What’s next?

Looking forward to the year ahead, the most significant reforms and cases in the pipeline are outlined below.

Employment status. The slew of employment status cases, particularly in the ‘gig economy’ (see above), will continue into 2018. In February, the Supreme Court will hear an appeal by Pimlico Plumbers to decide whether a plumber was a worker or a contractor. Uber will take their case to the Court of Appeal, arguing against the finding that Uber drivers are workers. Deliveroo will defend claims in an employment tribunal, having recently been successful in a separate worker status case in a trade union context. Meanwhile, the government is set to respond to the Taylor Report. The report made proposals regarding the statutory definitions of employment status, which were reflected in select committees’ recommendations. The Chancellor also announced that 2018 will see a consultation to tackle non-compliance with IR35 rules.

Data protection. The EU General Data Protection Regulation (“GDPR”) comes into force in May 2018. The GDPR will have effect across all EU member states (including the UK). In September 2017, the government published the Data Protection Bill, which will repeal the Data Protection Act 1998 and implement the GDPR. The new regime imposes more severe fines for non-compliance. It should also necessitate a shift in thinking for employers that have previously relied on employees signing up to blanket consent policies – these are unlikely to be compliant under the new regime.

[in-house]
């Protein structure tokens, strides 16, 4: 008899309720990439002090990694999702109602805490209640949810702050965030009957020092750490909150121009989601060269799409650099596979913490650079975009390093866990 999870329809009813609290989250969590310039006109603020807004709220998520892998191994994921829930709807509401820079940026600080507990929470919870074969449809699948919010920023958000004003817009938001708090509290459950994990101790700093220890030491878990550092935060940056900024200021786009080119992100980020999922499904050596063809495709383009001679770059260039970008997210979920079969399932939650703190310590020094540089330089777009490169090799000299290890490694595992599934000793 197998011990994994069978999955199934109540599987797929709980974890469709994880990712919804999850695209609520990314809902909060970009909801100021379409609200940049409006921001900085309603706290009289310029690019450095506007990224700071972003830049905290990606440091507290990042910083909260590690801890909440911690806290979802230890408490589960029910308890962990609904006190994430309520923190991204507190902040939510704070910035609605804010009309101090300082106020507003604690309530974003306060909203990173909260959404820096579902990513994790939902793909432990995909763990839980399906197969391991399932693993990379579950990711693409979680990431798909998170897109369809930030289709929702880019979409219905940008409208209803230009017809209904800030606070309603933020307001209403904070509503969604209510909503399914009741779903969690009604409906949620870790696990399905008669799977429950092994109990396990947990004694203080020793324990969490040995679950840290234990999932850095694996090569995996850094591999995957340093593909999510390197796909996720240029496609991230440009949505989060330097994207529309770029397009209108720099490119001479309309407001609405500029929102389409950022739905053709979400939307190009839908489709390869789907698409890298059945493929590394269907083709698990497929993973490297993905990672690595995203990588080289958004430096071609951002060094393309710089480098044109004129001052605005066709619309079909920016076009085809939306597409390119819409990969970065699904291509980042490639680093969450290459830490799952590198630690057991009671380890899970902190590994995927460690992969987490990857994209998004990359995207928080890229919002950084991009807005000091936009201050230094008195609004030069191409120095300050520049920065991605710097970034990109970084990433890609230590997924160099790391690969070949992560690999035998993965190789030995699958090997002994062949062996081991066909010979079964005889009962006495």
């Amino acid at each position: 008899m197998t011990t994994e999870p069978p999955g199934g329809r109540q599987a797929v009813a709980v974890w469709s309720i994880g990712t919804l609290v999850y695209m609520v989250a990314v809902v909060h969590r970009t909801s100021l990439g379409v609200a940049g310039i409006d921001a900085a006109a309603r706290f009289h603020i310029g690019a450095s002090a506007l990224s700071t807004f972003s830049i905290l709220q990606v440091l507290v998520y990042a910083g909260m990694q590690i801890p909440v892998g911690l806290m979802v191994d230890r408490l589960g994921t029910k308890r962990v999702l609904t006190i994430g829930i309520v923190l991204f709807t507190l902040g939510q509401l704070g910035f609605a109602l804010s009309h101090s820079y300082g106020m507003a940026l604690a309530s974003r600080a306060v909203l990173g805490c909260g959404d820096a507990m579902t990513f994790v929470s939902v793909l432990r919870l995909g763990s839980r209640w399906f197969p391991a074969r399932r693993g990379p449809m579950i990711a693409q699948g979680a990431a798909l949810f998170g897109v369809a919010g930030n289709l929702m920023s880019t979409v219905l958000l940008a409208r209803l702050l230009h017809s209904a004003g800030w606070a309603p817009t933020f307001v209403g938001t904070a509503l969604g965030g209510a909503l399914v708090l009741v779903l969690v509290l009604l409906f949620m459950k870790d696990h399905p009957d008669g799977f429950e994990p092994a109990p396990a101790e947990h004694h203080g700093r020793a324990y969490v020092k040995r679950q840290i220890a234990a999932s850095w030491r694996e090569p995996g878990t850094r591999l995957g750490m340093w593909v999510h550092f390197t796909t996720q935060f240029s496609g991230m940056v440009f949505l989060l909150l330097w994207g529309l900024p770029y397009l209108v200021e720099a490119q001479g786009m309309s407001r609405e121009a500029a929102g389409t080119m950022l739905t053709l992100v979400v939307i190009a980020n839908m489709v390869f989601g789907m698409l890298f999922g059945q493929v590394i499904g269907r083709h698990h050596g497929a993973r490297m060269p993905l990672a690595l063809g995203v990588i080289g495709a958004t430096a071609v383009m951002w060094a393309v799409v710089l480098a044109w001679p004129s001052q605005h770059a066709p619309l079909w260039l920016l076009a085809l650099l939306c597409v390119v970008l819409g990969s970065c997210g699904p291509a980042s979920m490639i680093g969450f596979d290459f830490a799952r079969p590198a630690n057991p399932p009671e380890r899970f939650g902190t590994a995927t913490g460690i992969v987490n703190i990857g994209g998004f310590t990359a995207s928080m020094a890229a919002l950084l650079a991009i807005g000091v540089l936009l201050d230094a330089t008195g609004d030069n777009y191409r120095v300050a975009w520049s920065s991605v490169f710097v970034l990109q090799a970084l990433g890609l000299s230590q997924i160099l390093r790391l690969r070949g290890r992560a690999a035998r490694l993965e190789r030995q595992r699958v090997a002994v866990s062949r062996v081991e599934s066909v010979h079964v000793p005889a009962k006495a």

Equal pay. The long-running private sector equal pay case brought by thousands of Asda employees will continue into 2018. The Court of Appeal will hear argument on whether workers in Asda’s retail stores (who were lower paid and mostly women) can compare themselves with distribution centre workers (who were higher paid and mostly men). The Employment Appeal Tribunal said that they can, but granted Asda permission to appeal on that point. It is possible that the publication of gender pay reports (see above) will prompt more employees to bring equal pay claims against their employers.